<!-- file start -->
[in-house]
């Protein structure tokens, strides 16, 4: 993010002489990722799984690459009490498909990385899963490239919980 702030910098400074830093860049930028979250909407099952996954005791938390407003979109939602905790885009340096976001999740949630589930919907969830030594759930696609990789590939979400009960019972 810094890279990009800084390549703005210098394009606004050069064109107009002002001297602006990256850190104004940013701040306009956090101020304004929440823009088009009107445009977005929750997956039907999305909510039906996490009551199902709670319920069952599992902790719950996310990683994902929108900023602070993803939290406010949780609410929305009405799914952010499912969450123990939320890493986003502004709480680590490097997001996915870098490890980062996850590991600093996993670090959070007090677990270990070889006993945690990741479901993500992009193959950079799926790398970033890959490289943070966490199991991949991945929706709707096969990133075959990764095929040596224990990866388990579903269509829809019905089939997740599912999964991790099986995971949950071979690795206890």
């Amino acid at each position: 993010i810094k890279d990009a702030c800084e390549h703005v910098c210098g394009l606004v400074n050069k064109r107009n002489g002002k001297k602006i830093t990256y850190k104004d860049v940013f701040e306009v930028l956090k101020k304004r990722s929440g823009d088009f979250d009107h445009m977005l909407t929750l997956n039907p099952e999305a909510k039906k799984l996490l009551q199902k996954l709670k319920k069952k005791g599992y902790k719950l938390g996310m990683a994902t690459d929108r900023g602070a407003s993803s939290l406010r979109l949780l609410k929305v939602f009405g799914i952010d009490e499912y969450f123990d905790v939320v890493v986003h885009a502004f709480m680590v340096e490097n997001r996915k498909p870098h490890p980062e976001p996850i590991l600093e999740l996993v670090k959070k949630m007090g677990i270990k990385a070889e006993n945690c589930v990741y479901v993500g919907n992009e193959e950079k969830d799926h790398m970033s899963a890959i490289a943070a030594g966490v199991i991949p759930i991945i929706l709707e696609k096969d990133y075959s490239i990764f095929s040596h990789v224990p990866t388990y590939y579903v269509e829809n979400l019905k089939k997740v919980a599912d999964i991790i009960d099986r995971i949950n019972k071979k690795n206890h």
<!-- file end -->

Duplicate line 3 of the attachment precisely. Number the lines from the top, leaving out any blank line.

């Amino acid at each position: 993010i810094k890279d990009a702030c800084e390549h703005v910098c210098g394009l606004v400074n050069k064109r107009n002489g002002k001297k602006i830093t990256y850190k104004d860049v940013f701040e306009v930028l956090k101020k304004r990722s929440g823009d088009f979250d009107h445009m977005l909407t929750l997956n039907p099952e999305a909510k039906k799984l996490l009551q199902k996954l709670k319920k069952k005791g599992y902790k719950l938390g996310m990683a994902t690459d929108r900023g602070a407003s993803s939290l406010r979109l949780l609410k929305v939602f009405g799914i952010d009490e499912y969450f123990d905790v939320v890493v986003h885009a502004f709480m680590v340096e490097n997001r996915k498909p870098h490890p980062e976001p996850i590991l600093e999740l996993v670090k959070k949630m007090g677990i270990k990385a070889e006993n945690c589930v990741y479901v993500g919907n992009e193959e950079k969830d799926h790398m970033s899963a890959i490289a943070a030594g966490v199991i991949p759930i991945i929706l709707e696609k096969d990133y075959s490239i990764f095929s040596h990789v224990p990866t388990y590939y579903v269509e829809n979400l019905k089939k997740v919980a599912d999964i991790i009960d099986r995971i949950n019972k071979k690795n206890h």